Why Is The Liquor Store Called The Packie?
In North Carolina they call it the ABC store, and in Pennsylvania, it’s the “state store.” Michigan residents make runs to the “party store.” And in Massachusetts, the liquor store is known as the “packie,” short for “package store.”
If you ever asked where our slang term came from, you were probably told it’s because the Boston Brahmins wanted drinking to be discreet. So, the story goes, they used their clout to get laws passed requiring liquor to be packaged discreetly in nondescript, brown paper after it was sold.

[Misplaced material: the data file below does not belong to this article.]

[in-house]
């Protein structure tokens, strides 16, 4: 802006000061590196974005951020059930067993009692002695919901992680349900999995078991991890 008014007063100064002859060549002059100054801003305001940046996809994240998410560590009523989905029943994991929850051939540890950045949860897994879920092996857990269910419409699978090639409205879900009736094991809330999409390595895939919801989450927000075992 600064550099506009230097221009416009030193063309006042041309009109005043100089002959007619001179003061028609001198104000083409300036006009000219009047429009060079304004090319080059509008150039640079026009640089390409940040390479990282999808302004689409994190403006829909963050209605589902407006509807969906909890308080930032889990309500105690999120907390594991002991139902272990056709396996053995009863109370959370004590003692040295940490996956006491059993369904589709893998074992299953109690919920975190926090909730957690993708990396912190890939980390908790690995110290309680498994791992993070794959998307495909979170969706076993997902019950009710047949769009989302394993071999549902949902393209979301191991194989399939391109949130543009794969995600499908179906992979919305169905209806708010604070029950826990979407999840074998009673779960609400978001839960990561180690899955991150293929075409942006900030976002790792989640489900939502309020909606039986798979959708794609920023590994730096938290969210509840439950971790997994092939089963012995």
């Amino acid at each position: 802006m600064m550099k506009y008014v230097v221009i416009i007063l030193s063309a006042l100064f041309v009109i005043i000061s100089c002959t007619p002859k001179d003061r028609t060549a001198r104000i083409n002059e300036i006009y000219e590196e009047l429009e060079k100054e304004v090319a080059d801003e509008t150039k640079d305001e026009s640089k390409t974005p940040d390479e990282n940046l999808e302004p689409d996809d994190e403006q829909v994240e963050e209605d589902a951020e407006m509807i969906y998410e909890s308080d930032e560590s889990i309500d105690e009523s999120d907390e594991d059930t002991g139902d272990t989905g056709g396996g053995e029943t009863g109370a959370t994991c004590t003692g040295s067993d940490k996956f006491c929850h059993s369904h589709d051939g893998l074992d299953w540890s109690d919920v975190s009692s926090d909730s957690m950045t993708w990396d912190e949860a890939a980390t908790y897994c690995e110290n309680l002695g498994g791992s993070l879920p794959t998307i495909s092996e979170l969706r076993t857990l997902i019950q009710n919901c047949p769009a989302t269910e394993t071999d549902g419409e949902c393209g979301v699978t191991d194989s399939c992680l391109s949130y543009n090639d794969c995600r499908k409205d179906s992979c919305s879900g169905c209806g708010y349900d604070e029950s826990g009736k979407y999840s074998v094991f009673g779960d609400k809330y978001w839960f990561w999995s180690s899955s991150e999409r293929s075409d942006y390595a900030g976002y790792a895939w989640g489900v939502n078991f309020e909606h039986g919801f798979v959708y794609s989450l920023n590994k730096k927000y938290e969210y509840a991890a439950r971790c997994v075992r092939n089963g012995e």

Hence, the package store.
But food historian Robert F. Moss says that origin story came from the historical research method he calls “just making stuff up.” That story, after all, doesn’t explain why the term is also used in South Carolina, where the Brahmins had no influence over lawmakers.
“It has nothing to do with the brown paper bags that liquor bottles are wrapped in but rather the legal twists and dodges,” Moss wrote in explaining the use of the term in South Carolina.
The real story stems from entrepreneurs who found a loophole in liquor laws in the late 1800s and early 1900s.
Read the full story
Only In Massachusetts is an occasional series where Patch tries to find answers to questions about life in Massachusetts. Have a question about the Bay State that needs answering? Send it to email@example.com.
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